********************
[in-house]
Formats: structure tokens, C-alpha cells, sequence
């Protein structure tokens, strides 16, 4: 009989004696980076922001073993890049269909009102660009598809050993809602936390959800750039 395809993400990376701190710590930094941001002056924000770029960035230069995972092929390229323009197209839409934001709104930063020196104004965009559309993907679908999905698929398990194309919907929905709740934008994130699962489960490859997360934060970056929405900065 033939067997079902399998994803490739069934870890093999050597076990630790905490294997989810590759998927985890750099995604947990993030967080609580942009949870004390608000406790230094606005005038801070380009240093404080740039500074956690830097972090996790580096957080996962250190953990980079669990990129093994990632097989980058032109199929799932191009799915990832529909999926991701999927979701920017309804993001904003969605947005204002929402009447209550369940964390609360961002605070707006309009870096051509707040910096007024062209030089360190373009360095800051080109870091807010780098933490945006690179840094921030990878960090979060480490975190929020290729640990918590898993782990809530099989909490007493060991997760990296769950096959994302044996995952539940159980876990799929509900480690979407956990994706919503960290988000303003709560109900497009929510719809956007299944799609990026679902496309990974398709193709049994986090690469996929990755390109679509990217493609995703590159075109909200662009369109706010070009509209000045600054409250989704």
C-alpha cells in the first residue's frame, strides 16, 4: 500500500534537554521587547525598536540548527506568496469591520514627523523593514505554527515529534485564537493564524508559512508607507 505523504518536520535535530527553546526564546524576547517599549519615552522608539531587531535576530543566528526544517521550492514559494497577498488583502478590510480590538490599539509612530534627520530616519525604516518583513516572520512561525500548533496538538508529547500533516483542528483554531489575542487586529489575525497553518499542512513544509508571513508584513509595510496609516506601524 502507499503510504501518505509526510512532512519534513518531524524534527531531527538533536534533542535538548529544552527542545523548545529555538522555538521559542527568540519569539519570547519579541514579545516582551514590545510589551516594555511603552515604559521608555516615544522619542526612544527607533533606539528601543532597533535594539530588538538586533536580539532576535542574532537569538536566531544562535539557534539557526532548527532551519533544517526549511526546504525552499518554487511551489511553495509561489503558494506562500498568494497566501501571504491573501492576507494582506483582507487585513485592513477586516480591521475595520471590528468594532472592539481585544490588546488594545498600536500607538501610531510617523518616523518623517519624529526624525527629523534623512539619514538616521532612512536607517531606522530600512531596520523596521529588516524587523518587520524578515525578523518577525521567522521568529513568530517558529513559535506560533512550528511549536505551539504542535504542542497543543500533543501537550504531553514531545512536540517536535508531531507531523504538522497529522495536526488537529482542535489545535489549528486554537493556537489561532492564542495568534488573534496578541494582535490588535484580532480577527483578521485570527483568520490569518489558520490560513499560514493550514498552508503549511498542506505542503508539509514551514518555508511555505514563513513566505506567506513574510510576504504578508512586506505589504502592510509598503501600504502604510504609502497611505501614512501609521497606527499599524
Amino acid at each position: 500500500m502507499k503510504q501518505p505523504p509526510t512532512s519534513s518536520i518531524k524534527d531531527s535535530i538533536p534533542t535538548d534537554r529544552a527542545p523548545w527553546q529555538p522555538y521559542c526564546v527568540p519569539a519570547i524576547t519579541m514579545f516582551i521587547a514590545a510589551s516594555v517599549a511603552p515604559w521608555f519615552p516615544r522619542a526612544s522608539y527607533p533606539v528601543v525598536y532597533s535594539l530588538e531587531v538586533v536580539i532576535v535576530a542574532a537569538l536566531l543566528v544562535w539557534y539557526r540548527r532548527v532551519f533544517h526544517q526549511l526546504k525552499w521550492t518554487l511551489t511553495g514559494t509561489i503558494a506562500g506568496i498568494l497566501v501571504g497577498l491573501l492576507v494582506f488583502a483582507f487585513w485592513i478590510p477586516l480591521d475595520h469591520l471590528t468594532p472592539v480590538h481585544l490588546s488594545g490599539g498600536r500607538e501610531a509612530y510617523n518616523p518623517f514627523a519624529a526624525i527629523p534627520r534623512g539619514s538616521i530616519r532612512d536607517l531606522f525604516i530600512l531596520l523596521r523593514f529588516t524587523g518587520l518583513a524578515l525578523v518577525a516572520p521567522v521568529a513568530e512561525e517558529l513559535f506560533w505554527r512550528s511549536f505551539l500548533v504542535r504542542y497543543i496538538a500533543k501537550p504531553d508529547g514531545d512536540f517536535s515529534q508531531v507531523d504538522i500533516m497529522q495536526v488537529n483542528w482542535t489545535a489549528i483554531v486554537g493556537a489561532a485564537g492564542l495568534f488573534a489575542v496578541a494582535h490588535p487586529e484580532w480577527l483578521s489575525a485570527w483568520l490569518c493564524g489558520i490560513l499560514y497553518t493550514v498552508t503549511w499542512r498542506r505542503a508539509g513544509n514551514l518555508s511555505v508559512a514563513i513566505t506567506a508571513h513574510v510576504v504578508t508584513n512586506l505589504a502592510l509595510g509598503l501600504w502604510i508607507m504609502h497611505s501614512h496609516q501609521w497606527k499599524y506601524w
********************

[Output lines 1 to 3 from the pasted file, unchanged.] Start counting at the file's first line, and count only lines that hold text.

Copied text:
[in-house]
Formats: structure tokens, C-alpha cells, sequence
């Protein structure tokens, strides 16, 4: 009989004696980076922001073993890049269909009102660009598809050993809602936390959800750039 395809993400990376701190710590930094941001002056924000770029960035230069995972092929390229323009197209839409934001709104930063020196104004965009559309993907679908999905698929398990194309919907929905709740934008994130699962489960490859997360934060970056929405900065 033939067997079902399998994803490739069934870890093999050597076990630790905490294997989810590759998927985890750099995604947990993030967080609580942009949870004390608000406790230094606005005038801070380009240093404080740039500074956690830097972090996790580096957080996962250190953990980079669990990129093994990632097989980058032109199929799932191009799915990832529909999926991701999927979701920017309804993001904003969605947005204002929402009447209550369940964390609360961002605070707006309009870096051509707040910096007024062209030089360190373009360095800051080109870091807010780098933490945006690179840094921030990878960090979060480490975190929020290729640990918590898993782990809530099989909490007493060991997760990296769950096959994302044996995952539940159980876990799929509900480690979407956990994706919503960290988000303003709560109900497009929510719809956007299944799609990026679902496309990974398709193709049994986090690469996929990755390109679509990217493609995703590159075109909200662009369109706010070009509209000045600054409250989704």